By making articles such as this visible to the IFB community reasonable voices are being raised afresh for this generation that they might resist calls for a compromised “softer and less distinct Fundamentalism.” Three Perils of Fundamentalism’s Next Generation may help vulnerable young fundamentalists choose holiness, righteousness and fidelity to the Scriptural mandates for personal and ecclesiastical separatism in the face of a competing message.


  1. Brian Ernsberger6/23/2010 1:50 PM

    Yes, Lou, how prophetic of Dr. Cole. Actually it is the reality of Scripture and the nature of men. Indeed, a softer, gentler, less distinct form of Fundamentalism has always been around but without much voice...until now. Some seem to think they are possibly at the helm in order to make a course correction for Fundamentalism. I believe we are in the birthpangs of yet another casting off those who truly are not Fundamentalists, such as what happened when the New Evangelicals left in the 40's/50's.

  2. Brian:

    Thanks for the input.

    You wrote, “I believe we are in the birthpangs of yet another casting off those who truly are not Fundamentalists, such as what happened when the New Evangelicals left in the 40’s/50’s.”

    Well, IMO those birthpangs have been underway for about two years, but now it is being openly agitated for by certain seminary leaders who are trying to influence others. Although I believe those who are moving today were and may still think of themselves as fundamentalists. Some have shed the label, others to some degree or another wants to be thought of as a fundamentalist as long as it is defined in a way that appeals to evangelicalism.

    BTW, Sharper Iron once accurately defined itself as follows, “The site has...members…who identify with conservative evangelicalism of the fundamentalist variety.” SI dropped the “conservative evangelicalism” language, which was/is accurate and should have remained. That said…

    For two years I have been asking angry YF’s and the more mature in years who are lavish in their praise of so-called “conservative” evangelicalism while castigating fundamentalism: What are you waiting for?

    Those who have made their decision to abandon Fundamentalism to:

    *embrace evangelicalism;
    *follow the star personalities of evangelicalism;
    *host evangelicals in their church and/or seminary;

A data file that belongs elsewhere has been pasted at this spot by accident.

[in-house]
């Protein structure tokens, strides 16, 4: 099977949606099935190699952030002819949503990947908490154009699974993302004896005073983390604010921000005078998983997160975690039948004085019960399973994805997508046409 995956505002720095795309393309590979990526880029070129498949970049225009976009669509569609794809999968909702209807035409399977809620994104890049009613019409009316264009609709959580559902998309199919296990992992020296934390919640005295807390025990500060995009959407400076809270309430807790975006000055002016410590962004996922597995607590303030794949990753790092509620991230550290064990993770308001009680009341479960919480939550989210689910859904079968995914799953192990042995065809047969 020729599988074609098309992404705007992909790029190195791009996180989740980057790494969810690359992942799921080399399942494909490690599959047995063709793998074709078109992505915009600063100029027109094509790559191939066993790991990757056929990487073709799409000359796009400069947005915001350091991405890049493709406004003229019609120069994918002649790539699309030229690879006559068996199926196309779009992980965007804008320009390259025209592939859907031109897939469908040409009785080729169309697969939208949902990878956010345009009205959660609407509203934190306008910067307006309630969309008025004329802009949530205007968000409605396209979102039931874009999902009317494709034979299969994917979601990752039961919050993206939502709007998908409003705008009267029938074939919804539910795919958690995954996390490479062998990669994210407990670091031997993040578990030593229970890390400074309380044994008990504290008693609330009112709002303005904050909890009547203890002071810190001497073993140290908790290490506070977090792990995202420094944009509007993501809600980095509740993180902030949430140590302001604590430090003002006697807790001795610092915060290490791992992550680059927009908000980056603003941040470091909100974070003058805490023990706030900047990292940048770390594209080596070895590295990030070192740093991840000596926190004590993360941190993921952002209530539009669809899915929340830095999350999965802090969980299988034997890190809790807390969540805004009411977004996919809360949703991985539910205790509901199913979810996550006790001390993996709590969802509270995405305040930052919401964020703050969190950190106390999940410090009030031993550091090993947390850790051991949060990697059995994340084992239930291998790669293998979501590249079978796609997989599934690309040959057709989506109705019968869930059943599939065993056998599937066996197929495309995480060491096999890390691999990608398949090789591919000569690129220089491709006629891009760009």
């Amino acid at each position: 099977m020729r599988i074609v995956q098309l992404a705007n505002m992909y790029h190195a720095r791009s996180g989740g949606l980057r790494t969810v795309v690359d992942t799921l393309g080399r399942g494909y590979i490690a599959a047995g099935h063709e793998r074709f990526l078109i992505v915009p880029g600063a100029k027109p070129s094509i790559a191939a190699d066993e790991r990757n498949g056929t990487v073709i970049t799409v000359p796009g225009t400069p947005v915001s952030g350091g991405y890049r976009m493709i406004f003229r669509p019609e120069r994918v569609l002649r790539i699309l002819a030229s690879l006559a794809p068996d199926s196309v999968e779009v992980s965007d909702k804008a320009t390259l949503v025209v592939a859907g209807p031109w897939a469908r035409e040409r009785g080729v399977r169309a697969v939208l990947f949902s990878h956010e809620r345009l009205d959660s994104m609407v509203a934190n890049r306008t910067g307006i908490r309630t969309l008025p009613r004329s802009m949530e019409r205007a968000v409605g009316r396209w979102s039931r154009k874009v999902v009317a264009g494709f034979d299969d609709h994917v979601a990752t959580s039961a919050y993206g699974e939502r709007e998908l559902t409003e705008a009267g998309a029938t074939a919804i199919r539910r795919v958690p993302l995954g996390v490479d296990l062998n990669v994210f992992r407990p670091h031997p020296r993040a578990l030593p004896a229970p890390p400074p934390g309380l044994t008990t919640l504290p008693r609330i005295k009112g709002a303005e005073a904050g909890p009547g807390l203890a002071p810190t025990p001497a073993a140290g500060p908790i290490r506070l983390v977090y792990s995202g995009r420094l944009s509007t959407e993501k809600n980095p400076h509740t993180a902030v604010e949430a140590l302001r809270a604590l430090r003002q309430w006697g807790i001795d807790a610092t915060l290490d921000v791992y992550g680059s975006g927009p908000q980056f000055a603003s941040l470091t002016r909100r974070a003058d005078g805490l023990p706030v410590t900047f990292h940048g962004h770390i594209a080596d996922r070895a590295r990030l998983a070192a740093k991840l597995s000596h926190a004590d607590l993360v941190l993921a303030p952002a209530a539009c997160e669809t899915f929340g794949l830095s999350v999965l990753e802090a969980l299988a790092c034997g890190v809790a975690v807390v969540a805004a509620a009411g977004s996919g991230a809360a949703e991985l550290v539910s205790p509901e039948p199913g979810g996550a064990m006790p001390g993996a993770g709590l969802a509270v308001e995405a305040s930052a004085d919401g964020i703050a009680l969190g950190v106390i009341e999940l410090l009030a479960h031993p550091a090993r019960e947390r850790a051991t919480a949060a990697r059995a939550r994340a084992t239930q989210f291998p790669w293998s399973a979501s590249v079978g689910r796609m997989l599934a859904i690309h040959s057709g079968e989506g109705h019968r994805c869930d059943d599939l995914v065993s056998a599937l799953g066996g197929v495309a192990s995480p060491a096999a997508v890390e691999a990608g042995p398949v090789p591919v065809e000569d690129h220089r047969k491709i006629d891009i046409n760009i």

*tolerate, allow for and ignore evangelicalism’s doctrinal aberrations, non-cessationism, open disdain for biblical separatism, causing great harm to the Gospel by hobnobbing with unbelievers

    simply need to get it over with.


  3. Brian Ernsberger6/23/2010 5:48 PM

    Yes, those who are fence-straddling need to just finish their move from one side to the other. This has been their intention possibly all along, so, to take a phrase from Nike, JUST DO IT! Move on to your supposed greener pastures. I think part of their problem is the aberrant doctrine that they would have to accept is still a bit unpalatable to them. Given time they will accept it.

  4. Brian:

    I think part of their problem is the aberrant doctrine that they would have to accept is still a bit unpalatable to them. Given time they will accept it.”

    I agree, but I known of a few who are/were Fundamentalists, one in particular who has already accepted and embraced Piper’s non-cessationism.

    This will take a full article to explain, but let me share a tid-bit.

    We have men blogging to push for unity around the gospel with the evangelical camp, but have largely refrained from delving into the obvious doctrinal aberrations, cultural relativism and ecumenism of the evangelicals. IMO, it is clear that they have opted to keep the “other doctrinal issues in the background as long as [the ce men] believes in a Calvinistic understanding of the gospel.”

    Calvinists in IFB circles are willing to soften their militancy in separatism to have their fellowship around Calvinism with the likewise Calvinistic evangelicals. Calvinism is the magnetic attraction.